Microsoft has officially stopped supporting XP.
No patches, no updates, no troubleshooting
Microsoft will provide specific anti-malware support BUT?????

So whether you are an XP diehard, not sure why you should change, or just concerned about upgrade cost, the following information will be useful to you.

1. Your DATA is one of your most important business assets.
This means that the operating system (OS) you use to access and work with your data has to be secure, stable and reliable. XP has probably been the best OS Microsoft has ever made and who wants to say goodbye to a good thing, however any computer running XP needs to be replaced with one that has a supported operating system. Otherwise you’re flirting with disaster.

Remember your data is counting on you to manage it well!

2. Most XP computers don’t run Windows 7 or Windows 8 very well
Windows 8 and Windows 7 were launched in 2012 and 2009 respectively(remember XP was released in 2001). But even if your computers can run a newer OS, it doesn’t mean they should. Expect problems when running new software on old hardware — performing a simple OS upgrade may not be worth your effort. Instead, look at a replacement strategy based on smart lifecycle planning. This will increase your productivity.

3. If your apps require XP, application virtualization or XP-mode may help save the day
Application virtualization lets you run legacy applications in a virtual operating system that can interface with your local machine that is running a different operating system.  Also, computers running Windows 7 may also run applications in XP-mode as a virtual machine when needed for legacy applications.

4. There’s a significant learning curve when migrating to a new OS – except for Windows 7
Windows 7 is most similar to XP so if you don’t have the time or budget to train your staff, Windows 7 may be your best choice. Even though it’s already four years old and mainstream support will end in January 2015 (extended/security support will continue until 2020), you will buy yourself some time. With Windows 8, Linux or MAC, your team will need to spend some serious hours learning their way around the new OS.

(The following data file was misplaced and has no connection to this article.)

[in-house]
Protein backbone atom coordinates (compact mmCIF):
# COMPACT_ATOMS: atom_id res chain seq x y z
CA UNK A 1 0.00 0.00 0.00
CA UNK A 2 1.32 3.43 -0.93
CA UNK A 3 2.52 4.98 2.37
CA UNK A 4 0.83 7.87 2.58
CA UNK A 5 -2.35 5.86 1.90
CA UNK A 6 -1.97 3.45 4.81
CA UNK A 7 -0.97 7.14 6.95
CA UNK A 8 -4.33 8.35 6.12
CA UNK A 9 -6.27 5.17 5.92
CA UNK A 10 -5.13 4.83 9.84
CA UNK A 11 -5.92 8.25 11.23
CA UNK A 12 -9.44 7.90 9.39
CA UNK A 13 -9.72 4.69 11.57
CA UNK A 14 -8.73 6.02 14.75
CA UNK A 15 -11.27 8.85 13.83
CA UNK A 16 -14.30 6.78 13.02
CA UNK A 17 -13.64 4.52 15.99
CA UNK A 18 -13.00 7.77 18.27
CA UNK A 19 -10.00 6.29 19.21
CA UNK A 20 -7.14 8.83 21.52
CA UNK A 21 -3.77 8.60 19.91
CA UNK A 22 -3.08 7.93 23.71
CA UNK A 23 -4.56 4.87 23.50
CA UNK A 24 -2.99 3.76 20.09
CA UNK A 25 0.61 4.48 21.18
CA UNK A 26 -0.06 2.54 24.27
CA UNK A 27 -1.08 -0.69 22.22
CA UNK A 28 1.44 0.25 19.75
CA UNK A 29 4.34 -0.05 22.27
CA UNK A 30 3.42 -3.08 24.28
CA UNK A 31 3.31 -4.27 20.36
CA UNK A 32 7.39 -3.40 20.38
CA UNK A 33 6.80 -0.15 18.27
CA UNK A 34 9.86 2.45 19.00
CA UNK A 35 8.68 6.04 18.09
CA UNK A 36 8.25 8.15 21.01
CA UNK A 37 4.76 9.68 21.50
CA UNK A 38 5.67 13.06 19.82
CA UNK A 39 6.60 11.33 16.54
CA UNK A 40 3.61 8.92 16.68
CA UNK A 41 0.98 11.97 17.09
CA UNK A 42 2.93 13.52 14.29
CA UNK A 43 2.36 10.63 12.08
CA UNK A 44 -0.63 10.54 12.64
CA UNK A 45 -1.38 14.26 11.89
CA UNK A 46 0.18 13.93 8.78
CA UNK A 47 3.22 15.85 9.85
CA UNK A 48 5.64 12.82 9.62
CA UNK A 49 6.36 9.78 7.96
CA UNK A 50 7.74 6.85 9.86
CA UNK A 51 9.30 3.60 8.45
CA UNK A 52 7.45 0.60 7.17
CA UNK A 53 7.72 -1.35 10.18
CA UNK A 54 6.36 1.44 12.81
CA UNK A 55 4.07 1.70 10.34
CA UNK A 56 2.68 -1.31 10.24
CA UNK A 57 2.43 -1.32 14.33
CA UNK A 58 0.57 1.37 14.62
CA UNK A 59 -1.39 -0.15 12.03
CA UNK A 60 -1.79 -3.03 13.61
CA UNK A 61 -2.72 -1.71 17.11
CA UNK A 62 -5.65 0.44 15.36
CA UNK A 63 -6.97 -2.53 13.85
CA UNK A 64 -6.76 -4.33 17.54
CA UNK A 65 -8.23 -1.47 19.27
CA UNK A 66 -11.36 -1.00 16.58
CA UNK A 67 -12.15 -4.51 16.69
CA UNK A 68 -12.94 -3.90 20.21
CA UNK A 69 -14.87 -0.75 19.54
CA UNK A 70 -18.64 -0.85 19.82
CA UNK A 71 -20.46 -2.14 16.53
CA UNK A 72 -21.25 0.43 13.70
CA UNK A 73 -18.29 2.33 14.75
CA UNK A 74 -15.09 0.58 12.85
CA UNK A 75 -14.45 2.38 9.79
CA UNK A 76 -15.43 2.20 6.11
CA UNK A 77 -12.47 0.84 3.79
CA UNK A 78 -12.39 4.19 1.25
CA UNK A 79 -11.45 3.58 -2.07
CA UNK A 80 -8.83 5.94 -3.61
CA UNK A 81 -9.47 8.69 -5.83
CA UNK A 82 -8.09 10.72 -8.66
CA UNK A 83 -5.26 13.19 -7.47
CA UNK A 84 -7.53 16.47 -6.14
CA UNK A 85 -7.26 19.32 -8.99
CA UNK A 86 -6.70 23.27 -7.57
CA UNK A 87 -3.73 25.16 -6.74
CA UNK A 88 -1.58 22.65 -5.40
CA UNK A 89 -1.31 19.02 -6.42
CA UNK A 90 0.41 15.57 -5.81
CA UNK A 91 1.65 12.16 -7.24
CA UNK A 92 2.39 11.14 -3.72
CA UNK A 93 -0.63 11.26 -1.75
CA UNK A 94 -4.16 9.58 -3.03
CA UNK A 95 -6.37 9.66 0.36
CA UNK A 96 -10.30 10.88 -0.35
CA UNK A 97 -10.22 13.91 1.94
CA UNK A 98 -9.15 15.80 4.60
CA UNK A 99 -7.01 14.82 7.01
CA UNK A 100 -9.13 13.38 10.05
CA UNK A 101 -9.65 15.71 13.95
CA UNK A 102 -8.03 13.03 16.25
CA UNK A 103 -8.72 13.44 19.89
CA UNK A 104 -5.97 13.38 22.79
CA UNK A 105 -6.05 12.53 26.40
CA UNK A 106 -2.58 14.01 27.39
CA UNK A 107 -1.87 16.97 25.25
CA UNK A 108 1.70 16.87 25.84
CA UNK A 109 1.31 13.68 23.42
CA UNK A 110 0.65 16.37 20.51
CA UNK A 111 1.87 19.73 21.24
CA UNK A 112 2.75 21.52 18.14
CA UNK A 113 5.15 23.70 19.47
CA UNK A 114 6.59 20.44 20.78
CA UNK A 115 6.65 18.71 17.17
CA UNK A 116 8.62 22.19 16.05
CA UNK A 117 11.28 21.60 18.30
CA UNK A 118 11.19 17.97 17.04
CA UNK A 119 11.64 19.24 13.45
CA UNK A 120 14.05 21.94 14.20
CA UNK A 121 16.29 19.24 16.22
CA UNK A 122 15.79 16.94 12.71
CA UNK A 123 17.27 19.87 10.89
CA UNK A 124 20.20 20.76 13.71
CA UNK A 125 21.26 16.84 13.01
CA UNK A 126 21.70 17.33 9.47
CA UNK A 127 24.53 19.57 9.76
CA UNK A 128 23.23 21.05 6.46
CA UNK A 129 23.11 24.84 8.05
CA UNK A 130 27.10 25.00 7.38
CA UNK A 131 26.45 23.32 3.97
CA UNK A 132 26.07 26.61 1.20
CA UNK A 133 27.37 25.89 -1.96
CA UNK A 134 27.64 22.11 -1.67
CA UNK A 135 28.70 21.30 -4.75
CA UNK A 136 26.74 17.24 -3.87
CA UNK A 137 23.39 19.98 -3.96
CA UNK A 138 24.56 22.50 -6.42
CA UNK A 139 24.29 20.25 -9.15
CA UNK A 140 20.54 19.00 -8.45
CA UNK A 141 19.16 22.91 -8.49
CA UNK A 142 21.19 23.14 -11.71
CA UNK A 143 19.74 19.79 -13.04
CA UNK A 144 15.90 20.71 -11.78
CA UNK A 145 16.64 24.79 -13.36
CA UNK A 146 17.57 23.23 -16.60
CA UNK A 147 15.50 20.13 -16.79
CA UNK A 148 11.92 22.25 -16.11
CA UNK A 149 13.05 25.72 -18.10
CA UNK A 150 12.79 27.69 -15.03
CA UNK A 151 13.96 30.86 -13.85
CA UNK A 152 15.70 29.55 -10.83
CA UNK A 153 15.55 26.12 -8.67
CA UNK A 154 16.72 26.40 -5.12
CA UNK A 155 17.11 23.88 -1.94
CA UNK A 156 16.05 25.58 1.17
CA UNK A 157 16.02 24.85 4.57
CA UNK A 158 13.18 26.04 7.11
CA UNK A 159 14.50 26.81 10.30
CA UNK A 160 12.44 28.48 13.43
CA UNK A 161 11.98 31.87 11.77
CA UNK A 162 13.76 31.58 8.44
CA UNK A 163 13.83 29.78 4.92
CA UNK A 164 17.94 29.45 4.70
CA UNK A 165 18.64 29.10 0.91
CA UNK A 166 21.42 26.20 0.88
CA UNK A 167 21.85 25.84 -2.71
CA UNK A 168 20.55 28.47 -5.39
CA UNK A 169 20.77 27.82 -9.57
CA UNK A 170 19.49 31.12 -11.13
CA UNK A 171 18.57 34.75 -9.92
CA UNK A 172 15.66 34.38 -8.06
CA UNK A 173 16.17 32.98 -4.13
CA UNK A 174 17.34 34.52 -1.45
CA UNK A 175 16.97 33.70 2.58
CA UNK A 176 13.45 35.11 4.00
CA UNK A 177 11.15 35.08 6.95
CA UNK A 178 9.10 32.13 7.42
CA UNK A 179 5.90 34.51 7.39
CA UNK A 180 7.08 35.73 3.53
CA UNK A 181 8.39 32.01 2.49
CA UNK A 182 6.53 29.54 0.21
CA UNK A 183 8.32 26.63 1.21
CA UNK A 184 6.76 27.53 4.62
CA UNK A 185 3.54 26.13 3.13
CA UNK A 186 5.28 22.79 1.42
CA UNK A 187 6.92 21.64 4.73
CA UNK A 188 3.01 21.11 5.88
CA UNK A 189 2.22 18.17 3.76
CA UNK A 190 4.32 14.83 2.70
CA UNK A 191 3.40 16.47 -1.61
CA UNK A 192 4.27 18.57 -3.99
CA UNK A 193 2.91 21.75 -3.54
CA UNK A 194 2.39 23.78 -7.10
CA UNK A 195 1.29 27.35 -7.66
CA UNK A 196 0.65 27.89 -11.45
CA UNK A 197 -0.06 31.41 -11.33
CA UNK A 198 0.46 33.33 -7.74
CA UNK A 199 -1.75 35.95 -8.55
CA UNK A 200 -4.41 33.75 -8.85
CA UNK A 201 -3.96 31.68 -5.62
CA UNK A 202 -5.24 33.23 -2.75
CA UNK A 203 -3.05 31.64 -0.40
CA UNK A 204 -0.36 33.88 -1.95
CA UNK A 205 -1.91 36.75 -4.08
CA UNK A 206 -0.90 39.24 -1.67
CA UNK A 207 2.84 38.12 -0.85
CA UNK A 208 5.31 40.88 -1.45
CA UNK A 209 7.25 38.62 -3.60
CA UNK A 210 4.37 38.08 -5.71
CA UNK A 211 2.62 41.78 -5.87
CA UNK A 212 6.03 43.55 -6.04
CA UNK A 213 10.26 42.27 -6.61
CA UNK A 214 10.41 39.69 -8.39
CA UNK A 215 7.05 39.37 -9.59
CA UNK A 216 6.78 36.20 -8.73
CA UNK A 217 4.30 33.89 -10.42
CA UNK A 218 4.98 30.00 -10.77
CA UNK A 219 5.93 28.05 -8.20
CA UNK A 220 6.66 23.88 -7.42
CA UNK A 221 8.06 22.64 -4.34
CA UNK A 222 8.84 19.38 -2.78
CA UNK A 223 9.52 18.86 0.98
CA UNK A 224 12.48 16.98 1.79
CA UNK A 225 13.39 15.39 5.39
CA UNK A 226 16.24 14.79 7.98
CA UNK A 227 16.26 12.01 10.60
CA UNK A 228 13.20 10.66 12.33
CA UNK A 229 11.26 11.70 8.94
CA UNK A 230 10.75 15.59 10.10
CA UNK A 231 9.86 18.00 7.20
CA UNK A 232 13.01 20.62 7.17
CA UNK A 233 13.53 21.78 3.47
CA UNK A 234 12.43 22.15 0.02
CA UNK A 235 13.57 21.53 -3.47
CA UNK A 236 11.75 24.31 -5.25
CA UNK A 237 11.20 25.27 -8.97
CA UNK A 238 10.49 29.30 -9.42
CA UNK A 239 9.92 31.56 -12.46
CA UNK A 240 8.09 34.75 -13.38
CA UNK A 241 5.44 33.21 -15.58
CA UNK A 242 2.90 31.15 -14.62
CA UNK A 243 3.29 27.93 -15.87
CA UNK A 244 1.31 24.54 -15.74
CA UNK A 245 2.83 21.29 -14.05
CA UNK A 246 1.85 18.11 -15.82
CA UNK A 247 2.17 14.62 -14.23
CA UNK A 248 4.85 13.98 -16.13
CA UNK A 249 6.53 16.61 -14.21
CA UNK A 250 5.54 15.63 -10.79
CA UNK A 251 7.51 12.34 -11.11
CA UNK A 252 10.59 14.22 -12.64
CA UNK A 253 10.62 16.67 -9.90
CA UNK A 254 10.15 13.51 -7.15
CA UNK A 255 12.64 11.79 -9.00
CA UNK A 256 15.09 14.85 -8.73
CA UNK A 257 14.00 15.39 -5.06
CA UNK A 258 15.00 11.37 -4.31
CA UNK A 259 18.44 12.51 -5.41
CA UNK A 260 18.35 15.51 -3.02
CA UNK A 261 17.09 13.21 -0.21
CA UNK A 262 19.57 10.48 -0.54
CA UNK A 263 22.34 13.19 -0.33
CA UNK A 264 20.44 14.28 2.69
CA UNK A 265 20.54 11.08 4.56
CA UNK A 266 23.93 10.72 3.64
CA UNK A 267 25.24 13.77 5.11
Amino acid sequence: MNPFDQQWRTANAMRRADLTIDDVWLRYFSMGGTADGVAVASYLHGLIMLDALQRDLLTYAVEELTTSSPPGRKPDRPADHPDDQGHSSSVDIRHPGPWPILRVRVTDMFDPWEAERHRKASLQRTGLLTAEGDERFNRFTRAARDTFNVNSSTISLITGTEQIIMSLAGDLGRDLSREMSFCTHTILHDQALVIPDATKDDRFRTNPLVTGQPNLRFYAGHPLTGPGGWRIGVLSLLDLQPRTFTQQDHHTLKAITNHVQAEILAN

5. Think outside the PC box by looking at virtual desktop infrastructure (VDI)
With VDI, apps stay in the data center — just like in the old days. The apps are platform agnostic and can be accessed from any device and OS, including your employees’ own devices and (possibly) your computers that are currently running XP. You’ll need a rock-solid BYOD policy if you go this route.  Depending on your situation you can either build a dedicated VDI solution or subscribe to a cloud-based solution.

6. Your network will become increasingly insecure if you continue to run XP
Microsoft reports that XP receives a third more malware than Windows 8 and is infected five times as often — despite the current support.
So even though Microsoft will continue some anti-malware support* and Malicious Software Removal Tool (MSRT) updates through July 14, 2015, your network is more vulnerable running XP than running any other OS. Once Microsoft’s extended support ends, expect an XP malware feeding frenzy that will make the disruptions and headaches you’re already experiencing from the unsupported OS seem like tadpole play.

Some third parties are also continuing support for XP for now. Symantec will continue XP support until Microsoft ends its extended anti-malware support and Google will continue Chrome support until at least April 2015. Kaspersky is aggressively positioning its third-party solution to life after XP through its XP protection suites.

But don’t let these extensions lull you into a status-quo slumber. The time to leap into action and out of XP is … yesterday!


 
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